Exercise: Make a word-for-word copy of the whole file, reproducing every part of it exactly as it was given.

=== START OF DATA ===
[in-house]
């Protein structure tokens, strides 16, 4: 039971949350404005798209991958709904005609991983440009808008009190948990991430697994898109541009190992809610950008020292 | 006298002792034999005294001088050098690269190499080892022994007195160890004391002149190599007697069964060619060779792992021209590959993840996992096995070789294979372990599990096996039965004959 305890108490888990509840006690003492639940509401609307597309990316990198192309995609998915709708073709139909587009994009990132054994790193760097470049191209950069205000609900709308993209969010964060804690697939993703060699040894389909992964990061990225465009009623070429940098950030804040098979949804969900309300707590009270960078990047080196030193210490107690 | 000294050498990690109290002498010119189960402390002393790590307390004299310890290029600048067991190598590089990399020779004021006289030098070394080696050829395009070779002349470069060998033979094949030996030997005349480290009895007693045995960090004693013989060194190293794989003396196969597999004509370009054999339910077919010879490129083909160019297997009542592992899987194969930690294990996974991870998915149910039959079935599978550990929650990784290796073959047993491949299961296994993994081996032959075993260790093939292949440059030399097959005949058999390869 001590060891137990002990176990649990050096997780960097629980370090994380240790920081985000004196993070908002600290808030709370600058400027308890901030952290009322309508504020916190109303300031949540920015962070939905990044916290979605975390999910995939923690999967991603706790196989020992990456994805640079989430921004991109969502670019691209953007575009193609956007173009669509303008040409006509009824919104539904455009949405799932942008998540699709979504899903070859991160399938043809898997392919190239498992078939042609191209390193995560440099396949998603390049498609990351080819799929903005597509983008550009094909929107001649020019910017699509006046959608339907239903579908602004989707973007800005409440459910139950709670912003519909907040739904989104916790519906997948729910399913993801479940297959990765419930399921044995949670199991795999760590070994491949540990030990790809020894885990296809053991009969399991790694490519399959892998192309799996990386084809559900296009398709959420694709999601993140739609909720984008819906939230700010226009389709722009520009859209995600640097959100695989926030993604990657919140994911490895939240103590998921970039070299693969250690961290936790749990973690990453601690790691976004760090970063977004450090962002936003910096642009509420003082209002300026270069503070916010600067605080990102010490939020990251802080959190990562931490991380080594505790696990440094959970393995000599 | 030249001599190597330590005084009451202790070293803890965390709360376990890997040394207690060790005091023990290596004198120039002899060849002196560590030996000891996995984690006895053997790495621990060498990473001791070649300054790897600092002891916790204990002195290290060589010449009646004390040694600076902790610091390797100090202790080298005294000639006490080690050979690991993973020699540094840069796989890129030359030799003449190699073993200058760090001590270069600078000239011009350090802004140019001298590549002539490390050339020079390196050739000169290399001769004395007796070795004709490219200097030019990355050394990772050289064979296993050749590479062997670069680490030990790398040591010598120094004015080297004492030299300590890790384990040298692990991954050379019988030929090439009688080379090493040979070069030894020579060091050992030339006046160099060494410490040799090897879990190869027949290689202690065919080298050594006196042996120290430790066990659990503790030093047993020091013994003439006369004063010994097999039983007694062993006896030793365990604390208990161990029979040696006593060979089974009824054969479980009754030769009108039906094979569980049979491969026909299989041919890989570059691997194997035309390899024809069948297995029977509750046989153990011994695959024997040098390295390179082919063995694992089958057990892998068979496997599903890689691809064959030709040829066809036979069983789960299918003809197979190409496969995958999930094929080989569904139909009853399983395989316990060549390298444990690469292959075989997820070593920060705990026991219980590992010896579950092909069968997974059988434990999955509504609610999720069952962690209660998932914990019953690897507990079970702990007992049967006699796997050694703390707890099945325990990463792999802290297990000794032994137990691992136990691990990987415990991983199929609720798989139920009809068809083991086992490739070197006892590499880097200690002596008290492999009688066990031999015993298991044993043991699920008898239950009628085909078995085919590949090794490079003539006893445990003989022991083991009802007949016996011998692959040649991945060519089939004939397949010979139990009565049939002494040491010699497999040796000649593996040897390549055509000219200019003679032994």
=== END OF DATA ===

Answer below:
[in-house]
């Protein structure tokens, strides 16, 4: 039971949350404005798209991958709904005609991983440009808008009190948990991430697994898109541009190992809610950008020292 | 006298002792034999005294001088050098690269190499080892022994007195160890004391002149190599007697069964060619060779792992021209590959993840996992096995070789294979372990599990096996039965004959 305890108490888990509840006690003492639940509401609307597309990316990198192309995609998915709708073709139909587009994009990132054994790193760097470049191209950069205000609900709308993209969010964060804690697939993703060699040894389909992964990061990225465009009623070429940098950030804040098979949804969900309300707590009270960078990047080196030193210490107690 | 000294050498990690109290002498010119189960402390002393790590307390004299310890290029600048067991190598590089990399020779004021006289030098070394080696050829395009070779002349470069060998033979094949030996030997005349480290009895007693045995960090004693013989060194190293794989003396196969597999004509370009054999339910077919010879490129083909160019297997009542592992899987194969930690294990996974991870998915149910039959079935599978550990929650990784290796073959047993491949299961296994993994081996032959075993260790093939292949440059030399097959005949058999390869 001590060891137990002990176990649990050096997780960097629980370090994380240790920081985000004196993070908002600290808030709370600058400027308890901030952290009322309508504020916190109303300031949540920015962070939905990044916290979605975390999910995939923690999967991603706790196989020992990456994805640079989430921004991109969502670019691209953007575009193609956007173009669509303008040409006509009824919104539904455009949405799932942008998540699709979504899903070859991160399938043809898997392919190239498992078939042609191209390193995560440099396949998603390049498609990351080819799929903005597509983008550009094909929107001649020019910017699509006046959608339907239903579908602004989707973007800005409440459910139950709670912003519909907040739904989104916790519906997948729910399913993801479940297959990765419930399921044995949670199991795999760590070994491949540990030990790809020894885990296809053991009969399991790694490519399959892998192309799996990386084809559900296009398709959420694709999601993140739609909720984008819906939230700010226009389709722009520009859209995600640097959100695989926030993604990657919140994911490895939240103590998921970039070299693969250690961290936790749990973690990453601690790691976004760090970063977004450090962002936003910096642009509420003082209002300026270069503070916010600067605080990102010490939020990251802080959190990562931490991380080594505790696990440094959970393995000599 | 030249001599190597330590005084009451202790070293803890965390709360376990890997040394207690060790005091023990290596004198120039002899060849002196560590030996000891996995984690006895053997790495621990060498990473001791070649300054790897600092002891916790204990002195290290060589010449009646004390040694600076902790610091390797100090202790080298005294000639006490080690050979690991993973020699540094840069796989890129030359030799003449190699073993200058760090001590270069600078000239011009350090802004140019001298590549002539490390050339020079390196050739000169290399001769004395007796070795004709490219200097030019990355050394990772050289064979296993050749590479062997670069680490030990790398040591010598120094004015080297004492030299300590890790384990040298692990991954050379019988030929090439009688080379090493040979070069030894020579060091050992030339006046160099060494410490040799090897879990190869027949290689202690065919080298050594006196042996120290430790066990659990503790030093047993020091013994003439006369004063010994097999039983007694062993006896030793365990604390208990161990029979040696006593060979089974009824054969479980009754030769009108039906094979569980049979491969026909299989041919890989570059691997194997035309390899024809069948297995029977509750046989153990011994695959024997040098390295390179082919063995694992089958057990892998068979496997599903890689691809064959030709040829066809036979069983789960299918003809197979190409496969995958999930094929080989569904139909009853399983395989316990060549390298444990690469292959075989997820070593920060705990026991219980590992010896579950092909069968997974059988434990999955509504609610999720069952962690209660998932914990019953690897507990079970702990007992049967006699796997050694703390707890099945325990990463792999802290297990000794032994137990691992136990691990990987415990991983199929609720798989139920009809068809083991086992490739070197006892590499880097200690002596008290492999009688066990031999015993298991044993043991699920008898239950009628085909078995085919590949090794490079003539006893445990003989022991083991009802007949016996011998692959040649991945060519089939004939397949010979139990009565049939002494040491010699497999040796000649593996040897390549055509000219200019003679032994």